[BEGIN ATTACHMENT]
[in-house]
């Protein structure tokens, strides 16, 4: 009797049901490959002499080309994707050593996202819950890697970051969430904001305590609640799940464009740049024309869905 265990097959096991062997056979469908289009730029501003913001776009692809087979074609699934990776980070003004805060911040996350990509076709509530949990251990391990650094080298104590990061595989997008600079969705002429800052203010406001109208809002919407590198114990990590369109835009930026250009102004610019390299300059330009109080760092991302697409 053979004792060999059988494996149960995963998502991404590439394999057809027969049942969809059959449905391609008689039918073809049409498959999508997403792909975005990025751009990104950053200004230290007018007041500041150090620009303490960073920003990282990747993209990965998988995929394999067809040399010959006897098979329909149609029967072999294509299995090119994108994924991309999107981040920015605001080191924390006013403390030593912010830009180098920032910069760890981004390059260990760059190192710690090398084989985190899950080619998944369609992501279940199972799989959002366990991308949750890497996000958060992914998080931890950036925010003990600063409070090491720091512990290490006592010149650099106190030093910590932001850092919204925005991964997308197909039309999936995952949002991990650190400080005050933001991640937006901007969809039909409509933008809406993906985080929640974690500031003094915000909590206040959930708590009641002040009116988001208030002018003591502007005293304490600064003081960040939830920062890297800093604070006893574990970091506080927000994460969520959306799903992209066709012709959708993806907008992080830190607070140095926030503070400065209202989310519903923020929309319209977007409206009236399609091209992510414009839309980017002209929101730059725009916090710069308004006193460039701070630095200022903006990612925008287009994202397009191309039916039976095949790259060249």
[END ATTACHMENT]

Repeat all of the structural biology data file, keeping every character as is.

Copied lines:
[in-house]
């Protein structure tokens, strides 16, 4: 009797049901490959002499080309994707050593996202819950890697970051969430904001305590609640799940464009740049024309869905 265990097959096991062997056979469908289009730029501003913001776009692809087979074609699934990776980070003004805060911040996350990509076709509530949990251990391990650094080298104590990061595989997008600079969705002429800052203010406001109208809002919407590198114990990590369109835009930026250009102004610019390299300059330009109080760092991302697409 053979004792060999059988494996149960995963998502991404590439394999057809027969049942969809059959449905391609008689039918073809049409498959999508997403792909975005990025751009990104950053200004230290007018007041500041150090620009303490960073920003990282990747993209990965998988995929394999067809040399010959006897098979329909149609029967072999294509299995090119994108994924991309999107981040920015605001080191924390006013403390030593912010830009180098920032910069760890981004390059260990760059190192710690090398084989985190899950080619998944369609992501279940199972799989959002366990991308949750890497996000958060992914998080931890950036925010003990600063409070090491720091512990290490006592010149650099106190030093910590932001850092919204925005991964997308197909039309999936995952949002991990650190400080005050933001991640937006901007969809039909409509933008809406993906985080929640974690500031003094915000909590206040959930708590009641002040009116988001208030002018003591502007005293304490600064003081960040939830920062890297800093604070006893574990970091506080927000994460969520959306799903992209066709012709959708993806907008992080830190607070140095926030503070400065209202989310519903923020929309319209977007409206009236399609091209992510414009839309980017002209929101730059725009916090710069308004006193460039701070630095200022903006990612925008287009994202397009191309039916039976095949790259060249």